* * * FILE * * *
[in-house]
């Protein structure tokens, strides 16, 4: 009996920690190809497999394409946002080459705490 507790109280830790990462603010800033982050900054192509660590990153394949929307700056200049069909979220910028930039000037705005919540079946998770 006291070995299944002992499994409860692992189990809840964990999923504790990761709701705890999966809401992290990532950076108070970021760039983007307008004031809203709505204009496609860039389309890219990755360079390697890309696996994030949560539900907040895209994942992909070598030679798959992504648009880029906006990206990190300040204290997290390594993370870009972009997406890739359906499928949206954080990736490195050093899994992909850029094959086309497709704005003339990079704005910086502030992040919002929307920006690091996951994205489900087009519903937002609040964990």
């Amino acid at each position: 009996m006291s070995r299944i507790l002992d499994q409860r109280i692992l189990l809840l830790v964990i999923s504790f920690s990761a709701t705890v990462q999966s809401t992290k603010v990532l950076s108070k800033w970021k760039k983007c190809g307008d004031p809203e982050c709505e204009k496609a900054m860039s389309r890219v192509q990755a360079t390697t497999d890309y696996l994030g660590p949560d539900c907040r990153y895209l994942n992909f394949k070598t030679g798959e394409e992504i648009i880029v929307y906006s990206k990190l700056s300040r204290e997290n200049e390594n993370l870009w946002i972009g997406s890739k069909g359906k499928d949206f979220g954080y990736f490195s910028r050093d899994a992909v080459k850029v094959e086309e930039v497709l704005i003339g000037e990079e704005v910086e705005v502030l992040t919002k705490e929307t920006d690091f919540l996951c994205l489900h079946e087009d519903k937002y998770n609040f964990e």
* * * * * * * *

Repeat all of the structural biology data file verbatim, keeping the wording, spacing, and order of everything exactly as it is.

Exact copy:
[in-house]
């Protein structure tokens, strides 16, 4: 009996920690190809497999394409946002080459705490 507790109280830790990462603010800033982050900054192509660590990153394949929307700056200049069909979220910028930039000037705005919540079946998770 006291070995299944002992499994409860692992189990809840964990999923504790990761709701705890999966809401992290990532950076108070970021760039983007307008004031809203709505204009496609860039389309890219990755360079390697890309696996994030949560539900907040895209994942992909070598030679798959992504648009880029906006990206990190300040204290997290390594993370870009972009997406890739359906499928949206954080990736490195050093899994992909850029094959086309497709704005003339990079704005910086502030992040919002929307920006690091996951994205489900087009519903937002609040964990």
């Amino acid at each position: 009996m006291s070995r299944i507790l002992d499994q409860r109280i692992l189990l809840l830790v964990i999923s504790f920690s990761a709701t705890v990462q999966s809401t992290k603010v990532l950076s108070k800033w970021k760039k983007c190809g307008d004031p809203e982050c709505e204009k496609a900054m860039s389309r890219v192509q990755a360079t390697t497999d890309y696996l994030g660590p949560d539900c907040r990153y895209l994942n992909f394949k070598t030679g798959e394409e992504i648009i880029v929307y906006s990206k990190l700056s300040r204290e997290n200049e390594n993370l870009w946002i972009g997406s890739k069909g359906k499928d949206f979220g954080y990736f490195s910028r050093d899994a992909v080459k850029v094959e086309e930039v497709l704005i003339g000037e990079e704005v910086e705005v502030l992040t919002k705490e929307t920006d690091f919540l996951c994205l489900h079946e087009d519903k937002y998770n609040f964990e």